The crystal ball or the sticks and stones of outrageous fortune?

Businesses whose strategies require many low risk moves will thrive on a belief that the future is inherently unpredictable.

Do you believe that your future business environment is inherently unpredictable? Or that you can anticipate nearly everything if only you think through and prepare well enough for it?

Few businesses could survive with a culture at the extreme ends of the spectrum – total reactivity to events or total commitment regardless of what happens. Where your culture lies on the spectrum will drive your approach to strategy.

If you tend to believe that the world is inherently unpredictable, you will build flexibility into your strategy. You will not be vested in your current assumptions. When new events and information come up, you will ask “What does this mean? What should I change?” Failure is more likely to be seen as learning pointing to new action to take.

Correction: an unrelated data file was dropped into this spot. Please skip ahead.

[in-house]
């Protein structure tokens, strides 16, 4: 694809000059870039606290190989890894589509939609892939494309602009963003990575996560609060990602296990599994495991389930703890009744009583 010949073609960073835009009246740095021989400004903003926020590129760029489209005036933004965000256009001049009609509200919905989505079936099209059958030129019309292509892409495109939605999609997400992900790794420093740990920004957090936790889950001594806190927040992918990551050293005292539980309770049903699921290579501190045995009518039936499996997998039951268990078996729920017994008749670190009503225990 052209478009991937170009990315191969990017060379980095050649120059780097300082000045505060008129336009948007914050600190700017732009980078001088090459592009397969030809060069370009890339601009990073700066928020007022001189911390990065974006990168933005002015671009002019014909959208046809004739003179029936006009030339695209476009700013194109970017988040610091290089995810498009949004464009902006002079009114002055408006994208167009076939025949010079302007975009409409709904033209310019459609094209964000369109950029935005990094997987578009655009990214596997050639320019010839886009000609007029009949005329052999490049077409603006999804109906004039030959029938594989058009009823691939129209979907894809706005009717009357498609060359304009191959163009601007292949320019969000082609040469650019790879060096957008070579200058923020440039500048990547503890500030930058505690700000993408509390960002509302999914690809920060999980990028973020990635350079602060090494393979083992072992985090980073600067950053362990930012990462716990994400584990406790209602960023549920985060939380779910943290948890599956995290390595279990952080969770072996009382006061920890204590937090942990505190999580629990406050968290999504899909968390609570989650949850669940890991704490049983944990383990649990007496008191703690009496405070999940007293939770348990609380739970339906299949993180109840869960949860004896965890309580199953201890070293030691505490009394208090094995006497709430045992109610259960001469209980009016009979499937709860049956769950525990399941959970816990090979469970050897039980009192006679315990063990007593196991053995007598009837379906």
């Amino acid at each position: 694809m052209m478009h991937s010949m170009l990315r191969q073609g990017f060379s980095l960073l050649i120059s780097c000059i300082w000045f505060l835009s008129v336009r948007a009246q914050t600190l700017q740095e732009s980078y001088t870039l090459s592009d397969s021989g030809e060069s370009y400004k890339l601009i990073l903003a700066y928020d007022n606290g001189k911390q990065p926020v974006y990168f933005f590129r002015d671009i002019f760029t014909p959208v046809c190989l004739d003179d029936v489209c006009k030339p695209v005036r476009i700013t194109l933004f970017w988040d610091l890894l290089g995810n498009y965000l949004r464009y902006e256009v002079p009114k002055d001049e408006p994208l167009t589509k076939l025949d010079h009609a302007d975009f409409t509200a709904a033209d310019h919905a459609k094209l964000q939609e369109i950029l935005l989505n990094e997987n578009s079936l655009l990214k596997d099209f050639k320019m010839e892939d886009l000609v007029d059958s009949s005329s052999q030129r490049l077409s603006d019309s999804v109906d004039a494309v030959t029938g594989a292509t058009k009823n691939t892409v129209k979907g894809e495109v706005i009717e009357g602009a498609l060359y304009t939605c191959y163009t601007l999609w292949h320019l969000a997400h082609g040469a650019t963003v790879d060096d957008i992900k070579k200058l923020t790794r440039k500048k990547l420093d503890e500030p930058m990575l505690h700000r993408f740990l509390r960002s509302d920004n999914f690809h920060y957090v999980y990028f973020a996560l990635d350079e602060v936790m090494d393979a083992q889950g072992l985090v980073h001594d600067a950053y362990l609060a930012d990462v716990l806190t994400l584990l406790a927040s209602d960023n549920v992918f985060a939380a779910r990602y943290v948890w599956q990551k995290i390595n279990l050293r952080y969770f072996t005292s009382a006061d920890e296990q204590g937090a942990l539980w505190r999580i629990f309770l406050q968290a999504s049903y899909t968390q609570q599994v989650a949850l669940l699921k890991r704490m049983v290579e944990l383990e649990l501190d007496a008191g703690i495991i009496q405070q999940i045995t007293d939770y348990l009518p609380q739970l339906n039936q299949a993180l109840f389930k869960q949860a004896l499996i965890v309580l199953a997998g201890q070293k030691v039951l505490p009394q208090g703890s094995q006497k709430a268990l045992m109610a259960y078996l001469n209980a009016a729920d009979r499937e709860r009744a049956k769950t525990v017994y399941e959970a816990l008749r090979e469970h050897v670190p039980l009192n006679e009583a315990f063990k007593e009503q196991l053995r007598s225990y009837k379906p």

If you put more faith in your ability to anticipate, you will be more committed to your chosen direction. When new events and information come up, you will ask “how can I get back to plan? Given I am committed to this path, do I need to fine-tune the roadmap?” Failure will mean that someone didn’t anticipate well enough.

There are some industries (e.g. basic infrastructure) where the stakes behind a single investment are so high that a strategic culture based on detailed planning then total commitment makes sense. The more that your strategy is based on many low-risk moves, the more a belief in an unpredictable world will pay off.


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